Four young men huddle around a table in an open space. In the background is another table holding a couple of cereal bowls and coffee cups, and a corkboard holding a few post-it notes. Three of the men are working on laptops. The fourth man has abandoned his laptop to show one of the other men something on his smartphone.
Business incubators are a major investment of time and work, but the investment can be well worth it for startups. — Getty Images/vgajic

Business incubators are organizations (usually nonprofits) that offer startups physical space to get their operations off the ground. These collaborative work environments offer not only a location at which to start your new venture, but also mentorship and networking opportunities, funding support and the use of shared resources.

Incubators provide a competitive advantage to new businesses, and as a result, it can be difficult to gain admission into an incubator. A study by the National Business Incubation Association (NBIA) in 2010 reported that companies that participated in a business incubator had an 87% success rate—almost twice the success rate of companies that didn’t participate. Here’s what you need to know about applying to and participating in a business incubator.

[Read more: Could a Startup Incubator Benefit Your Business?]

Find the right fit

Like startups, incubators come in all shapes and sizes. The first step toward joining an incubator is finding one that is best positioned to support your business idea. Incubators tend to specialize in a certain area, like a market (for instance, green energy) or type of company (like direct-to-consumer e-commerce). This allows them to more effectively share resources and expertise.

An incubator is most likely going to fit into one of five general models:

  • An academic institution.
  • A nonprofit development corporation.
  • A for-profit property development venture.
  • A venture capital firm.
  • Some combination of the above.

Look for an incubator in your area first, and then narrow down your choices to find one that best fits your startup business.

Ask for reviews

As part of your research, reach out to companies that have participated in the incubators you are considering to learn about their experience. Most incubators will post a list of companies that have gone through their program. Contact their founders to find out what mentor opportunities were available and what the business accomplished (or failed to do) during their time. Some incubators require that founders go through extensive leadership and management training; ask about the curriculum and whether or not it was useful.

Incubators will look for a strong idea, but may give more weight to the team you've assembled to bring your idea to fruition.

Prepare an application

Incubators all have different selection criteria to gain acceptance into their program. “Some require certain milestones or criteria, like headcount, capital, entrepreneurial experience, background, revenue, or product fit,” wrote Hubspot.

Generally, incubators require that you submit a business plan as part of your application. Incubators will look for a strong idea, but may give more weight to the team you’ve assembled to bring your idea to fruition. The reason for this? It’s because the incubator knows it can work with talented, motivated experts to refine and build a business that works, evolving the initial idea into a sustainable company. Incubators specialize in developing people to turn ideas into feasible business models. So, while your business plan is important, it’s more crucial to have the right management team to back up your proposal.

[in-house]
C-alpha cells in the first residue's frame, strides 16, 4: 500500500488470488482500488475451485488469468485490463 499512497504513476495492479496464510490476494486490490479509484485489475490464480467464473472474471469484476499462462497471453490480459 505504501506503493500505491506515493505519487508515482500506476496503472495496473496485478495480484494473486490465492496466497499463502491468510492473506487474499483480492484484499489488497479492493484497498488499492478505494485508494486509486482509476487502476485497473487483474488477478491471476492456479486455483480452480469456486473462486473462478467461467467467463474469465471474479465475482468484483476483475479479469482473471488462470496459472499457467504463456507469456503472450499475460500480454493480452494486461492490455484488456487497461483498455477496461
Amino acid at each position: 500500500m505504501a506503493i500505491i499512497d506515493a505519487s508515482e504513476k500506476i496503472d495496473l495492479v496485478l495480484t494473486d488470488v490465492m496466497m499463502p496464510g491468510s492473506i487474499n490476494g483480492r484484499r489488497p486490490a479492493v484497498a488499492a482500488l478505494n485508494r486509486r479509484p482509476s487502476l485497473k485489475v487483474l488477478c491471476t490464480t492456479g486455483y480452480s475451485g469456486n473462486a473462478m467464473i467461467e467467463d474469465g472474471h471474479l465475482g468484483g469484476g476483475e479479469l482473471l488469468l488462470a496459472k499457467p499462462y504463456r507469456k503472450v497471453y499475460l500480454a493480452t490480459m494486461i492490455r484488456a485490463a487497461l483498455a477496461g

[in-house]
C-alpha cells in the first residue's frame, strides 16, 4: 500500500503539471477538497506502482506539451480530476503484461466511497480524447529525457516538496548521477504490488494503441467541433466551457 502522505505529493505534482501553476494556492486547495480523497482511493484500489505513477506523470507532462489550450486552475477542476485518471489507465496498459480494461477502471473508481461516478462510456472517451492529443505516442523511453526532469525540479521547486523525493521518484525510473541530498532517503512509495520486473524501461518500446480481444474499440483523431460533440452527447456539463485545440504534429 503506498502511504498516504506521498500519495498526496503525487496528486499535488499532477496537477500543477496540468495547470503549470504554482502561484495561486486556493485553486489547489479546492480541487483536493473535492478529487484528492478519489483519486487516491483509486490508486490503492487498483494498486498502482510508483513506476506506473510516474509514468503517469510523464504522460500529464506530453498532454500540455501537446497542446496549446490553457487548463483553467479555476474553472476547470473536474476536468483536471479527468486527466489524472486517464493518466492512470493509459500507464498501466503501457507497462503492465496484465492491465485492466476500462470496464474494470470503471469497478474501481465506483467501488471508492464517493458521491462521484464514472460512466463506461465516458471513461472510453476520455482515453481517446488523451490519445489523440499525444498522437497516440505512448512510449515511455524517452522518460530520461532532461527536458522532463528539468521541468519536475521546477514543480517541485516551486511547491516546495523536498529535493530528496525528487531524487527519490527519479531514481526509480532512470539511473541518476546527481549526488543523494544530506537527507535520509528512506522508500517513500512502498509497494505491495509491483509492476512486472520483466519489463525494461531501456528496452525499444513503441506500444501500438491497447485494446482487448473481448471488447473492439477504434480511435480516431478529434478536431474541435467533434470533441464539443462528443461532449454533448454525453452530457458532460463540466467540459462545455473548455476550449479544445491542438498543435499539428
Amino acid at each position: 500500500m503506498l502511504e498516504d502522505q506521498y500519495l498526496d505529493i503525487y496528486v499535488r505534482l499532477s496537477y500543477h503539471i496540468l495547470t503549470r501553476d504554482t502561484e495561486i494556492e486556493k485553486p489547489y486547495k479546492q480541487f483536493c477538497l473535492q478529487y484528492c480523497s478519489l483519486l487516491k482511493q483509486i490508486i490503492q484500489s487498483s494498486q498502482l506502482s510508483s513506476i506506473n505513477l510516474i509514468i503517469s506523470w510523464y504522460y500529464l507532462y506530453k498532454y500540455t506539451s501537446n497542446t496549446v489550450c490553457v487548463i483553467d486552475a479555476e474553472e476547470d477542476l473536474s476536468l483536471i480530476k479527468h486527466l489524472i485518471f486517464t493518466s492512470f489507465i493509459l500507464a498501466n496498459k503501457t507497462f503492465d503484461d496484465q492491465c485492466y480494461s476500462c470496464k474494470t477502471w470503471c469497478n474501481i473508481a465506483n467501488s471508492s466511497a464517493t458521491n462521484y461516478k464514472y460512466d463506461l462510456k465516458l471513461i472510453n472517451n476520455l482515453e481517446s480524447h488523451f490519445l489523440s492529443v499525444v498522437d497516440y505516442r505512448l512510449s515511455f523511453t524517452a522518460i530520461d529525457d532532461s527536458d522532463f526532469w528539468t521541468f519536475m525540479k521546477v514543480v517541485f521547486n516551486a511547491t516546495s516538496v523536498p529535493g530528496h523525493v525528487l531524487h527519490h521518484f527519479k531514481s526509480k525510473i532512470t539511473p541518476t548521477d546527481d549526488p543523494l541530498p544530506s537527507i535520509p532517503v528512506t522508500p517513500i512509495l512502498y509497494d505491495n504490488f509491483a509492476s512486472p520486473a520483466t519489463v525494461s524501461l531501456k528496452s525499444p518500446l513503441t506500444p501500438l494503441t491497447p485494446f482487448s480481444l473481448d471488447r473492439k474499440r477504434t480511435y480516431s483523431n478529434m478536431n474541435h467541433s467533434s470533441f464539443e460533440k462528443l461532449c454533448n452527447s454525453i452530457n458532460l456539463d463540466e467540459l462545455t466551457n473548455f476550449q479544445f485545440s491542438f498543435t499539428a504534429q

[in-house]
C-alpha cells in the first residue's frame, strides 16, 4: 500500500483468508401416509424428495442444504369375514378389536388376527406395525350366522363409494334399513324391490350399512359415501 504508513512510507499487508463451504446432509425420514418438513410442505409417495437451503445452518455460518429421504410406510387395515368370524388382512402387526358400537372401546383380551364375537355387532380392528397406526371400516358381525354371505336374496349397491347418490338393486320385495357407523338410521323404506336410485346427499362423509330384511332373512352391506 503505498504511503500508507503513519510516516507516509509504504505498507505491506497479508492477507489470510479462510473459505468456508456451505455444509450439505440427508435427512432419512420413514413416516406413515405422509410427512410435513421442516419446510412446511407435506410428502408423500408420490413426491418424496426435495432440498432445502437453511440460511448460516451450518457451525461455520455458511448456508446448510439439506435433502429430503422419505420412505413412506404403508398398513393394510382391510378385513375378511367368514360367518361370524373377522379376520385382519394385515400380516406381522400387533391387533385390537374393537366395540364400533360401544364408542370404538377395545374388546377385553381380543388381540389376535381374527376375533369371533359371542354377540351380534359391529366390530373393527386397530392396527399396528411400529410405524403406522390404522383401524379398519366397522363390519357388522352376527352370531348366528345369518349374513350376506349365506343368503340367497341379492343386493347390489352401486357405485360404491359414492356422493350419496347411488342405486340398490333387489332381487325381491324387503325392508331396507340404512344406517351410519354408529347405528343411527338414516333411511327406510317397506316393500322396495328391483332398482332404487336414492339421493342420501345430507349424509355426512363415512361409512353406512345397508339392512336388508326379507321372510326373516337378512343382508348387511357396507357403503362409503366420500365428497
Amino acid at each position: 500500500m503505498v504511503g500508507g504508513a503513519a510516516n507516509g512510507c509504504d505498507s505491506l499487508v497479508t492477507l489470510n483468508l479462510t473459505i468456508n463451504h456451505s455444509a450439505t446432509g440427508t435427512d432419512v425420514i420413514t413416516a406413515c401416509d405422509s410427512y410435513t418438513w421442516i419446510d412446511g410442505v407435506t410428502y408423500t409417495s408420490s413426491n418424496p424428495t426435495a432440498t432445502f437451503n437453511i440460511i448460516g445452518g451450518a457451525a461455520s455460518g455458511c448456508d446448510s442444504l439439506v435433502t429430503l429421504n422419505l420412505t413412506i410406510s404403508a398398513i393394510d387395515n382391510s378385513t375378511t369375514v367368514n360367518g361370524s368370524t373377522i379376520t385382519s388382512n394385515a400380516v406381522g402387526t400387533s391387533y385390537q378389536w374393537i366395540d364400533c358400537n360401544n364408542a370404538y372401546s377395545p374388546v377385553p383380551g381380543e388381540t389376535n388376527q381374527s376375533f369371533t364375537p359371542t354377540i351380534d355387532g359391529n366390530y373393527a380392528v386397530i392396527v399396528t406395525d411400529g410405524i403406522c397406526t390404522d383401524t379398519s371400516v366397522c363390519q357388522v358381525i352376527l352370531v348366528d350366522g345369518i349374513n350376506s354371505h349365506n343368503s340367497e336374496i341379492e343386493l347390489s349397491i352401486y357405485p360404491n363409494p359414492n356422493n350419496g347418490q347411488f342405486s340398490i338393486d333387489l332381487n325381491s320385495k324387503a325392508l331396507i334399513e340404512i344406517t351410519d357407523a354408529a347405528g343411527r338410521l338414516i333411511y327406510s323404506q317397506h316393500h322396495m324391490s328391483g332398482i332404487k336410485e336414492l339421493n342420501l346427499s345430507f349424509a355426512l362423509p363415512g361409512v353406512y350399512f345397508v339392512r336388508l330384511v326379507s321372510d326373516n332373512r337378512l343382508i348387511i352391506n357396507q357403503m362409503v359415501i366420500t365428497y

[Read more: Startup Checklist: 20 Things to Do Before You Start Your Business]

Go through the screening process

If your application makes it through the first round, you’ll then be invited to present a pitch. Expect to discuss your company’s goals, plans, strengths and weaknesses with a screening committee.

This is your opportunity to demonstrate how your business will succeed.Your pitch should spark excitement in the incubator’s screening committee. “Remember, people are investing in you more than your idea. Businesses are fluid in the startup stage,” Michael Margolis of Get Storied told VentureBeat. “While pedigree or experience matter, your curiosity, obsession and commitment matter more. Character trumps credentials.”

You may also be asked about exchanging equity in your business for acceptance into the program. This is a common practice, especially for incubators that operate as venture capital firms. Be prepared by understanding how much your idea is worth and anticipate how much you’d be willing to trade in exchange for the connections and expertise of the incubator’s team.

Make the most of the program

While gaining entry to an incubator can boost your business idea, it isn’t a guarantee that you’ll be successful. Remember, there are still nearly 20% of businesses that graduate an incubator program and fail. The reason for this? Many entrepreneurs view a business incubator as a shortcut to raising capital—and fail to take advantage of mentorship and training opportunities.

An incubator is a big commitment: Most programs require one to two years of workshops, training, meetings and networking events. These are intensive professional environments, but if you commit to the process, the end result will likely be in your favor.

CO— aims to bring you inspiration from leading respected experts. However, before making any business decision, you should consult a professional who can advise you based on your individual situation.

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